December 4th, 2002, 01:51 PM
Wi-Fi app alerts admins to intruders
Wi-Fi app alerts IT managers to intruders
Start-up Newbury Networks announced a new application it says will help IT managers keep wireless networks secure.
The Boston, Mass.-based company said Tuesday that its WiFi Watchdog application will alert IT managers when an intruder is accessing a company's 802.11b network and will prevent the intruder from doing so. The software also pinpoints where an intruder is within 5 feet and allows IT managers to more effectively direct which parts of a network's coverage is active.
For example, if a wireless network's coverage extends to the company parking lot, a manager can restrict access to the network from the parking lot.
"One of the great aspects of wireless networks is their range, but it's also one of the chief vulnerabilities," said Chuck Conley, vice president of marketing at Newbury Networks. "We want to give some of the manageability back to the IT manager."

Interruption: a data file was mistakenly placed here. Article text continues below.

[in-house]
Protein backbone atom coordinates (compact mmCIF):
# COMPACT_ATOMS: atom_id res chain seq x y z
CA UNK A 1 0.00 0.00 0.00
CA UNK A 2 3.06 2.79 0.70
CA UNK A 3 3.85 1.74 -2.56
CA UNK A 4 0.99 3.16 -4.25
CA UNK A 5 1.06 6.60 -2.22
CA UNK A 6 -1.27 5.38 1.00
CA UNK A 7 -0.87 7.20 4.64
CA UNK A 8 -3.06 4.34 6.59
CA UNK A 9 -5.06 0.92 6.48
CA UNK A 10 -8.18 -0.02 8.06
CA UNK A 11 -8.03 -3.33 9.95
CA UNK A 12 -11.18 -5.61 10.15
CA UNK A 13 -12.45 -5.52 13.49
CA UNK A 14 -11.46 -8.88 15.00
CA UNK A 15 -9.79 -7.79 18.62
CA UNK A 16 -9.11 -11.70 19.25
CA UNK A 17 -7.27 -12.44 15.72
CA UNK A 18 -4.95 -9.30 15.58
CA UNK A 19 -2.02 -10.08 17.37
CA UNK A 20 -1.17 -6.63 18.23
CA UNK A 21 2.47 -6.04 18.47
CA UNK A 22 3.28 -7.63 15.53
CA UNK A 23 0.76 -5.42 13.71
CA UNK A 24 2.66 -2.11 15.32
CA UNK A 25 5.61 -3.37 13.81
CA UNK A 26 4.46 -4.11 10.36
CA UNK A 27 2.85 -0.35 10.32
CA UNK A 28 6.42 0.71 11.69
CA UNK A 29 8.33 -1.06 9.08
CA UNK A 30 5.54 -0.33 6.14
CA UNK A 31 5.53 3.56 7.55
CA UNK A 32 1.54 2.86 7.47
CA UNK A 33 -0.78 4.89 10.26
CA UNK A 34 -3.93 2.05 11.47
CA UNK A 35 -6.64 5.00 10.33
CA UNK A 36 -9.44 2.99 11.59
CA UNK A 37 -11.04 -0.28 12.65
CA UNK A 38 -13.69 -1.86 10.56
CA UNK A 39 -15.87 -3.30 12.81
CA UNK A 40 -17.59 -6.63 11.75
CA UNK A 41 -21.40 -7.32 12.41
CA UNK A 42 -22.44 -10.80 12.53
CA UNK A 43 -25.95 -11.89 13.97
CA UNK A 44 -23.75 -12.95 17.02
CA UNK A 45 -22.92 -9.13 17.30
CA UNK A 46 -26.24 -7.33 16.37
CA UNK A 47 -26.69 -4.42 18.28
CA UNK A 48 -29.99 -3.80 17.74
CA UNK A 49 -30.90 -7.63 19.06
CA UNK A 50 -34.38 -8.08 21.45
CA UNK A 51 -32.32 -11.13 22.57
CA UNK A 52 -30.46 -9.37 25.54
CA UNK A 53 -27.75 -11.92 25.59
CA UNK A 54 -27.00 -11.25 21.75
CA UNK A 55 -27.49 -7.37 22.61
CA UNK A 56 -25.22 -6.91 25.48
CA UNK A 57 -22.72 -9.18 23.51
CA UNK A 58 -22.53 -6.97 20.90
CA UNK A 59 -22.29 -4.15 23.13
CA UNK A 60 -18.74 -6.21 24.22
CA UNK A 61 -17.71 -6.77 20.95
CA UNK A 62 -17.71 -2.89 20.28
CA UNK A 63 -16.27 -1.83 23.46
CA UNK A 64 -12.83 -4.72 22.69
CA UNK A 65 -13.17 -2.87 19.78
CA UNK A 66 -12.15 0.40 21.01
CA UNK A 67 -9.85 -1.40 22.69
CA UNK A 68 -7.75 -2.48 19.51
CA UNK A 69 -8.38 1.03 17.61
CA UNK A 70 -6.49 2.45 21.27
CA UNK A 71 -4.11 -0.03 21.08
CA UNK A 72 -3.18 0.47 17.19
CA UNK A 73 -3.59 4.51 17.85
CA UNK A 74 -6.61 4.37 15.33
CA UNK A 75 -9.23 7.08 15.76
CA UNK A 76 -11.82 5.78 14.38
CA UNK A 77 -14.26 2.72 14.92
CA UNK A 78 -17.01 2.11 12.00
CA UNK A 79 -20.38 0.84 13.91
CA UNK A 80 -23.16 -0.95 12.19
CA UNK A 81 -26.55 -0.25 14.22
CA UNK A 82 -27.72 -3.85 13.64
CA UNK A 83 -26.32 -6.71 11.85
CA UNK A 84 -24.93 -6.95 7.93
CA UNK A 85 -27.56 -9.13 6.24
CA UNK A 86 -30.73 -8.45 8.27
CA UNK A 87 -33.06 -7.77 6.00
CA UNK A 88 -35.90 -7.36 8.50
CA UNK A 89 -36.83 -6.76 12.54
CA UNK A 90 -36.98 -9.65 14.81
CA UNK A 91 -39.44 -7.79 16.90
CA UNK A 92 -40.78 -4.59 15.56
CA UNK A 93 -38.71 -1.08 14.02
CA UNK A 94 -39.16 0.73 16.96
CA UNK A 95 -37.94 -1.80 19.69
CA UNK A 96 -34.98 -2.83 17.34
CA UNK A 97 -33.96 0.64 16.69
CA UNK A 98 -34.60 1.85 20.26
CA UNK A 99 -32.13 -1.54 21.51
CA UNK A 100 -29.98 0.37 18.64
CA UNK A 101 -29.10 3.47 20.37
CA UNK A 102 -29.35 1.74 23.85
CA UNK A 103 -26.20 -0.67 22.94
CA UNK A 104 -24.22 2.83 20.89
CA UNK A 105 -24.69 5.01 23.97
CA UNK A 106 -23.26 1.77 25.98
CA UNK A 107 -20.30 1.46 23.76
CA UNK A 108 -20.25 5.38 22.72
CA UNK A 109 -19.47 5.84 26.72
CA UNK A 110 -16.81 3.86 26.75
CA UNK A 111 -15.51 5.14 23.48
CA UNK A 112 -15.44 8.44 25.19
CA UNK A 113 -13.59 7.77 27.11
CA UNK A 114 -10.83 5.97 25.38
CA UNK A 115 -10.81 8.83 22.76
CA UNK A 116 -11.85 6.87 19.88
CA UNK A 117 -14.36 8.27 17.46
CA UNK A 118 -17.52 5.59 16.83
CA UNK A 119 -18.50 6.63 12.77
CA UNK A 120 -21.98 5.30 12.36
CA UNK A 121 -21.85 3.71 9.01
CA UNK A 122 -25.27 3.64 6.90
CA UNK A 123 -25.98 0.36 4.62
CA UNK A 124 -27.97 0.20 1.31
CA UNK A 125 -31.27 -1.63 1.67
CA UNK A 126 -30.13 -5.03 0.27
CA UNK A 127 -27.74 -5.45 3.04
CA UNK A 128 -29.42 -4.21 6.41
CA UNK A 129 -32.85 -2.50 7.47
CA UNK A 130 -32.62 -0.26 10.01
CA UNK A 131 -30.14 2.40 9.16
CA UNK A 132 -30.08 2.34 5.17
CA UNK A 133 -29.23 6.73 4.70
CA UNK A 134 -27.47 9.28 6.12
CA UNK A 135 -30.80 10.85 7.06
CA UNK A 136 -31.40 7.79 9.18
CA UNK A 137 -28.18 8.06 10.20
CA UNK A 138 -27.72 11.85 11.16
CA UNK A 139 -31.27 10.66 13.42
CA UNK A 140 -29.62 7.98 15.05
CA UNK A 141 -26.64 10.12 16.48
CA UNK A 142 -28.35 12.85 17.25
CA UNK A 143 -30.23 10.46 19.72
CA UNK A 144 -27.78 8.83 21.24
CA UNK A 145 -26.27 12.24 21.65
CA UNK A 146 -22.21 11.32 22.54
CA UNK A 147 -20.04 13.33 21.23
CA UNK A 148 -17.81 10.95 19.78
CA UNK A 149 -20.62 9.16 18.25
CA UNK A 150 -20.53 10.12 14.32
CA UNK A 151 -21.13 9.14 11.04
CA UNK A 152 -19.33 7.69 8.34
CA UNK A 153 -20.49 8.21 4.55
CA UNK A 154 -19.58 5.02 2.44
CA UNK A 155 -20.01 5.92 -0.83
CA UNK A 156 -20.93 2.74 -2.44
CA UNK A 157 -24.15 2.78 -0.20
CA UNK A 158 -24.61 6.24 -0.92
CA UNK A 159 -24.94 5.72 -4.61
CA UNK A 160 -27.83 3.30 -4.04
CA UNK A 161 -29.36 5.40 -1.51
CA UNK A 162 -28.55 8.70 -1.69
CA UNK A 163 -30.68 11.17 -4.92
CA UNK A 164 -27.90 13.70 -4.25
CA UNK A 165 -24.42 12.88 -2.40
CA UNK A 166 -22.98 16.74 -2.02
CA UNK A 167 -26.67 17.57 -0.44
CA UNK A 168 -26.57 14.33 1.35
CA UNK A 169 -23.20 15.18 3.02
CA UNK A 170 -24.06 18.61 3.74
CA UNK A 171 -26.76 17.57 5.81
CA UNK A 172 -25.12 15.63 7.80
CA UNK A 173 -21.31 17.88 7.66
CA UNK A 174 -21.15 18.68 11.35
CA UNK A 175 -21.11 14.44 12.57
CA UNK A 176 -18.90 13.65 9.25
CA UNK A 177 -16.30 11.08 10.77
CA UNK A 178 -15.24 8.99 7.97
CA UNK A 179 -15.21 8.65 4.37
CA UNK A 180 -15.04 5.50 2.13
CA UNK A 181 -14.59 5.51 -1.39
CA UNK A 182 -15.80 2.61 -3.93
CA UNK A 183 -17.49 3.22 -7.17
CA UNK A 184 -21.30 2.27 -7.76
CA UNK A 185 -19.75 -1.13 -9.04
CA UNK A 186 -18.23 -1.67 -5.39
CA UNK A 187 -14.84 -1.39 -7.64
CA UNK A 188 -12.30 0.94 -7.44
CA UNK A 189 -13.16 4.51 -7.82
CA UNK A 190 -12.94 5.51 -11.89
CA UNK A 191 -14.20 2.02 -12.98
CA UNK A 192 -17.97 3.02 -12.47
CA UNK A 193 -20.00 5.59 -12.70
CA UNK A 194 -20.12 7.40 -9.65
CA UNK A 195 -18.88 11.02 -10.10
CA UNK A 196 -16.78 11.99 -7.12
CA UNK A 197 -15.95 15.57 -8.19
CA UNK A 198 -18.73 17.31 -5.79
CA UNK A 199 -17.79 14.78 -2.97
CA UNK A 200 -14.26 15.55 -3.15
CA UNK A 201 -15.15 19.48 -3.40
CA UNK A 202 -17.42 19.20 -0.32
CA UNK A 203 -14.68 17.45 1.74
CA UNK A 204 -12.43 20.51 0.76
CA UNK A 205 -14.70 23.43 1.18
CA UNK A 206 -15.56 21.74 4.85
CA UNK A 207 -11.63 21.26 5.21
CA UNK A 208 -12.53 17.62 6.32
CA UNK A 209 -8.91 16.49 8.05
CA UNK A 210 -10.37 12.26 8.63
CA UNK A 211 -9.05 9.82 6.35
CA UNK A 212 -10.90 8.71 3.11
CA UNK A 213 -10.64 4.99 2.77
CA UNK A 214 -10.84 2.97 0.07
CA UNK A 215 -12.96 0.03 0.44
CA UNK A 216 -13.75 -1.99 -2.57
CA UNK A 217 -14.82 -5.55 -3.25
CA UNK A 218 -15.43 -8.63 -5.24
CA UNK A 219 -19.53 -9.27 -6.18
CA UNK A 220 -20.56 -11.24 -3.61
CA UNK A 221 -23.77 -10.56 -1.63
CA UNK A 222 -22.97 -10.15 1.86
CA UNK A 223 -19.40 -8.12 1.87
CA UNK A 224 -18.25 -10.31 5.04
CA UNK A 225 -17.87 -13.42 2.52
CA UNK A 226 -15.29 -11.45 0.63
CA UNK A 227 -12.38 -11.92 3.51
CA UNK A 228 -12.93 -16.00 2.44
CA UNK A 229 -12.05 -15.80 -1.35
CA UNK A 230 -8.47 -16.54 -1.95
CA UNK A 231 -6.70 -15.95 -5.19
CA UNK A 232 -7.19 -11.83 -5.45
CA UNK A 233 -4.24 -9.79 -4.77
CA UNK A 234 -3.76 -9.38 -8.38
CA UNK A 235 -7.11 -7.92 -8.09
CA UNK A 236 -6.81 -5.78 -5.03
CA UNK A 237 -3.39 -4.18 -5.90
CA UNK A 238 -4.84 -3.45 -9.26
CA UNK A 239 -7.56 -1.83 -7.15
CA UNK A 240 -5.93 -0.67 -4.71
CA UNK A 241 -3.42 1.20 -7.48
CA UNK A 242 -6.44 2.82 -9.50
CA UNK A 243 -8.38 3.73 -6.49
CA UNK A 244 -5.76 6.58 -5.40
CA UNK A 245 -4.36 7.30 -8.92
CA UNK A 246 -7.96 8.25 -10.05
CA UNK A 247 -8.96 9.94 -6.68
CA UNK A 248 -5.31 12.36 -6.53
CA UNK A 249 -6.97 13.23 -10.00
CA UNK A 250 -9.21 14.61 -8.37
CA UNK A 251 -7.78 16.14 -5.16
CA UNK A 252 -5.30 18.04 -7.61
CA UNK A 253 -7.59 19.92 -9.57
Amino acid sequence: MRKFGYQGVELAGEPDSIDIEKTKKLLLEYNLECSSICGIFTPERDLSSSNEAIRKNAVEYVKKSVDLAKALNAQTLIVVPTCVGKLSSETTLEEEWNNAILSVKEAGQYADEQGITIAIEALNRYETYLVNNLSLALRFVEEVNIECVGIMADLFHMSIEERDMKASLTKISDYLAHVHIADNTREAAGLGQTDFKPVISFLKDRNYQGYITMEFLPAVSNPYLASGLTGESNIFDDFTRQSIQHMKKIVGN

"The market for wireless networks is growing...further security measures can only help to put managers' minds at ease," said Will Strauss, an analyst with research firm Forward Concepts.
802.11b needs all the security it can get. Hopefully this program will help out admins in securing their wireless networks.
December 4th, 2002, 02:53 PM
Security is one of the major roadblocks to implementing wireless on my network. Most of the security issues can of course already be corrected by using a radius server with EAP TTLS authentication enabled. That way, your authentication packets, and network key exchange, etc, are encrypted with 128 bit encryption which is completely seperate from WEP which has the well known vulnerabilities. EAP TTLS uses a system very similar to methods used on the web(https). This is much better than EAP TLS, which requires client side certificates, which can be a bear to maintain.
This product would be cool, but, if I can't convince my place to go for a several thousand dollar radius setup, with the proper access points and cards, etc.. I surely won't get them to go for a $20,000 plus location based solution like this one.